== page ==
Irish data watchdog to investigate Facebook data leak

The regulator believes that Facebook may have infringed ‘one or more’ GDPR provisions following apparent leak of 533 million user records

The Irish Data Protection Commission (DPC) has launched an inquiry into an alleged Facebook data leak that affected an estimated 533 million users worldwide.

Due to Facebook’s European headquarters being based in Dublin, the Irish regulator is to investigate whether the tech giant had complied with its data controller responsibilities when processing the personal data of its users.

In a statement, the DPC shared that it “is of the opinion that one or more provisions of the GDPR and/or the Data Protection Act 2018 may have been, and/or are being, infringed in relation to Facebook Users’ personal data”, based on “information provided by Facebook Ireland”.

Last week, the regulator stated that, of the 533 million individuals caught up in the leak, a “significant number” are EU users, adding that much of the data appears to have been scraped some time ago from public Facebook profiles.

Facebook released a statement saying that the leaked data wasn’t obtained through hacking Facebook’s systems, but by “malicious actors” scraping it from the tech giant’s platform “prior to September 2019”. The company added that it is “confident that the specific issue that allowed them to scrape this data in 2019 no longer exists”.

The datasets, which were reportedly published in 2019 and 2018, are thought to have originated through a large-scale scraping of the social media giant’s website which reportedly occurred between June 2017 and April 2018. The timeline is important, as given that GDPR came into effect on 25 May 2018, if Facebook is able to show that this scraping had occurred before this date then any potential regulatory action would be subject to sanctions set out under the Data Protection Directive - which effectively devolved this responsibility to member states.

Simply put, if found to have breached data protection rules in any way, Facebook could avoid having to pay a substantial penalty under GDPR, which could be as high as 4% of the tech giant’s annual turnover.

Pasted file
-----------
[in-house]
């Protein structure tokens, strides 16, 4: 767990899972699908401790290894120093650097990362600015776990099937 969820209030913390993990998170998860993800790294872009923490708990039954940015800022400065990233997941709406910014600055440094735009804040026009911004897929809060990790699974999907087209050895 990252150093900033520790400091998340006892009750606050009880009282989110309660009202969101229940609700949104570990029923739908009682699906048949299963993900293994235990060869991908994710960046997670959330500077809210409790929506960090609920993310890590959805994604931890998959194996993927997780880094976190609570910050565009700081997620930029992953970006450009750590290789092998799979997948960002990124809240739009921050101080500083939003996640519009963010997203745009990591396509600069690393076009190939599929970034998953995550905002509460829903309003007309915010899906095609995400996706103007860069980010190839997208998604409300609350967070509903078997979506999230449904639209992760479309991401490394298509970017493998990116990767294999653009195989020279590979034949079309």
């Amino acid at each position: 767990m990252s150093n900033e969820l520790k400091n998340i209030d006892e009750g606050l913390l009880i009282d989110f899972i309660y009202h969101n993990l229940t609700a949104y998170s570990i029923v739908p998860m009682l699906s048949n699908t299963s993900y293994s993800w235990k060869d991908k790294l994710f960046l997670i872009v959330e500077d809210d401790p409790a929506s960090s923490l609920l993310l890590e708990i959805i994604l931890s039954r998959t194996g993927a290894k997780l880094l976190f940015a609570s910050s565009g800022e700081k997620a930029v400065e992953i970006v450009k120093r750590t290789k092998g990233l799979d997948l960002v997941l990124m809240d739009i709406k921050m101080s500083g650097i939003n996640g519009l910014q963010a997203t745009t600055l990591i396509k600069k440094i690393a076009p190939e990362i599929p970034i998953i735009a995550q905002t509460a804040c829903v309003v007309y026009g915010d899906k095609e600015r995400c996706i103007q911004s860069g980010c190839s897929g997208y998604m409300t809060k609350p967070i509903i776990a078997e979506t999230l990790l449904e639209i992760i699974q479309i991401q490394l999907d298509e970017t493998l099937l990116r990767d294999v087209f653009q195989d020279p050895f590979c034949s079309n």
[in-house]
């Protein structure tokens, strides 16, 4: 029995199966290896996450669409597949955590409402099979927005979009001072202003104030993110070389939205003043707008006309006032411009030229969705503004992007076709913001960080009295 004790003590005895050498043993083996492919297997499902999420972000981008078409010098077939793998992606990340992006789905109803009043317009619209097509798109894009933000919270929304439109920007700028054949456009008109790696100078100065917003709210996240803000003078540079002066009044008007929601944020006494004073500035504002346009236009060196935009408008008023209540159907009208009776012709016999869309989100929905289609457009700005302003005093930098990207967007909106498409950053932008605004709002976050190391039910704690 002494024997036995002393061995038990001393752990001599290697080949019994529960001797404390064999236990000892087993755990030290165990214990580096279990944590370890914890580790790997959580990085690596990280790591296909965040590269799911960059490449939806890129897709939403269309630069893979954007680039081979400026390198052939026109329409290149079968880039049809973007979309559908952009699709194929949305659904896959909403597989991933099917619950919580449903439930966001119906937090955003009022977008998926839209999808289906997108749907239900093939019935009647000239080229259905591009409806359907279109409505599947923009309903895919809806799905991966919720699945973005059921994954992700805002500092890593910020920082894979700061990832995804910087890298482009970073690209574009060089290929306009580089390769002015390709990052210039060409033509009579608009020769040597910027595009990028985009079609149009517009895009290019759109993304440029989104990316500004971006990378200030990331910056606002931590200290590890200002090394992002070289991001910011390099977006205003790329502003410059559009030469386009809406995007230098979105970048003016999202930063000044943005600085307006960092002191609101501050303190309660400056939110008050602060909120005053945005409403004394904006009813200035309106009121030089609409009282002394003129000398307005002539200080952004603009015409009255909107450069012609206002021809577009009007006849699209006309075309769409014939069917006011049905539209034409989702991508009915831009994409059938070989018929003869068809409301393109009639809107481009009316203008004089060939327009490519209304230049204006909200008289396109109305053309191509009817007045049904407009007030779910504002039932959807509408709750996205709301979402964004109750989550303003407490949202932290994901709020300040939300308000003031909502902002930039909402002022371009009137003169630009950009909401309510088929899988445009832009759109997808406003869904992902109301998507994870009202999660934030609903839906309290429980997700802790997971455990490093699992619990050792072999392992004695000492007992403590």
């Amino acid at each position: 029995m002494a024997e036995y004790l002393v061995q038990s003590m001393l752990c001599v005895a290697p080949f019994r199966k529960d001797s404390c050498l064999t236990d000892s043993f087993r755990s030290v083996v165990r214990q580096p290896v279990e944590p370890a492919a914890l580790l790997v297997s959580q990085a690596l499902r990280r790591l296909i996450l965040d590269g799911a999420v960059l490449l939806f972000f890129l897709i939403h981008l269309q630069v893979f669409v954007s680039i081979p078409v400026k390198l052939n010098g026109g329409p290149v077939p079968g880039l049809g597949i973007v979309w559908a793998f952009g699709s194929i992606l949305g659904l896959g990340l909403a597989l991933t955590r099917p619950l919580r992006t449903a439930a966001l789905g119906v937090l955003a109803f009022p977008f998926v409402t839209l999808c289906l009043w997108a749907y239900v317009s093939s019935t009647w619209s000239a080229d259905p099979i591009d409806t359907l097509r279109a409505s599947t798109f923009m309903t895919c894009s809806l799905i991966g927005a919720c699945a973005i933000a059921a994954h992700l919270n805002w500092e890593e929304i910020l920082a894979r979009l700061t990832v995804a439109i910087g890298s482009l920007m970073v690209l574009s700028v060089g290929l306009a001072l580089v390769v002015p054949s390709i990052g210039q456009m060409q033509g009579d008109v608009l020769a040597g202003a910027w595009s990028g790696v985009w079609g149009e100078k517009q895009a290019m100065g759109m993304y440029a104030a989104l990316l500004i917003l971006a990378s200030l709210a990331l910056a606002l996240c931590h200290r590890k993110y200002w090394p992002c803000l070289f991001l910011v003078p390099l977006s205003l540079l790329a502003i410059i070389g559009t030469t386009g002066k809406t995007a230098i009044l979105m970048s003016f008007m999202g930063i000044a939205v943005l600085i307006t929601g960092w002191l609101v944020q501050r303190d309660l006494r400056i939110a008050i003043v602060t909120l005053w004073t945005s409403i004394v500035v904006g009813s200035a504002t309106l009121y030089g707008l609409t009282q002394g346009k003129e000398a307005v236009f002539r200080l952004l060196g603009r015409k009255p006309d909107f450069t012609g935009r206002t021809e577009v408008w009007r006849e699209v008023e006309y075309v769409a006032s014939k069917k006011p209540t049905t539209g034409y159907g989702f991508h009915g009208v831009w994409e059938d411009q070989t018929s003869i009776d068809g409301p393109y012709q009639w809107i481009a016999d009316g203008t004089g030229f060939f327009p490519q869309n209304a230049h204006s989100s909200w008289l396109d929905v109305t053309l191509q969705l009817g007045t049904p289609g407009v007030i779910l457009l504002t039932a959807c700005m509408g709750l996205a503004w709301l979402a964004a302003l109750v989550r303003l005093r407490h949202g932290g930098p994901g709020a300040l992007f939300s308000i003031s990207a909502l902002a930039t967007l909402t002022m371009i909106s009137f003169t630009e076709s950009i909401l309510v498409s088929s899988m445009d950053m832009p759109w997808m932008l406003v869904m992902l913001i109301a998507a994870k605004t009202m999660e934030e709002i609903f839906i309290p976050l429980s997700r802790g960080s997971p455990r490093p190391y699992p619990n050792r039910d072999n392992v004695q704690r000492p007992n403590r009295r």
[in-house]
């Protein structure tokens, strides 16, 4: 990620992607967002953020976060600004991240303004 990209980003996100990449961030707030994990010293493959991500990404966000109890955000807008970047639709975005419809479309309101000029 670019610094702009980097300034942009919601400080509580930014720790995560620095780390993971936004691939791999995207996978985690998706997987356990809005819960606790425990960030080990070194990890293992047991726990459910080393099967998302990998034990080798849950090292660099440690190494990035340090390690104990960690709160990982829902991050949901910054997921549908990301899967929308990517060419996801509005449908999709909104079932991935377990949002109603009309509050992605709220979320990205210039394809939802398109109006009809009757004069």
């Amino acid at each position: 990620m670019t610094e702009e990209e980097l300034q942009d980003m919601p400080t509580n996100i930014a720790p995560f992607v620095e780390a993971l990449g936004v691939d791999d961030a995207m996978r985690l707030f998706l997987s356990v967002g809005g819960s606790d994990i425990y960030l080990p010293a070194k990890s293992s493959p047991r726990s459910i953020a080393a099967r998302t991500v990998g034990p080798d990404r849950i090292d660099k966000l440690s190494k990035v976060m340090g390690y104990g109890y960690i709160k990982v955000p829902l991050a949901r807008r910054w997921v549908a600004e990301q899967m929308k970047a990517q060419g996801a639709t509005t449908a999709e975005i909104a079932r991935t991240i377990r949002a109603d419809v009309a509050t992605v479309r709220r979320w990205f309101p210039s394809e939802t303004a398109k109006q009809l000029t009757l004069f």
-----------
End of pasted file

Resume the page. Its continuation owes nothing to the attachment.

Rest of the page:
Commenting on the Irish DPC’s decision to launch an inquiry into the leak, a Facebook spokesperson said that the company was “co-operating fully”, adding that the investigation “relates to features that make it easier for people to find and connect with friends on our services”.

“These features are common to many apps and we look forward to explaining them and the protections we have put in place,” the spokesperson added.

Featured Resources

The ultimate law enforcement agency guide to going mobile

Best practices for implementing a mobile device program

Free download

The business value of Red Hat OpenShift

Platform cost savings, ROI, and the challenges and opportunities of Red Hat OpenShift

Free download

Managing security and risk across the IT supply chain: A practical approach

Best practices for IT supply chain security

Free download

Digital remote monitoring and dispatch services’ impact on edge computing and data centres

Seven trends redefining remote monitoring and field service dispatch service requirements

Free download


Senator wants social media companies held liable for spreading anti-vax lies
social media

Senator wants social media companies held liable for spreading anti-vax lies

23 Jul 2021

Most Popular

Best Linux distros 2021
operating systems

Best Linux distros 2021

11 Oct 2021
Windows 11 has problems with Oracle VirtualBox
Microsoft Windows

Windows 11 has problems with Oracle VirtualBox

5 Oct 2021
What is cyber warfare?

What is cyber warfare?

15 Oct 2021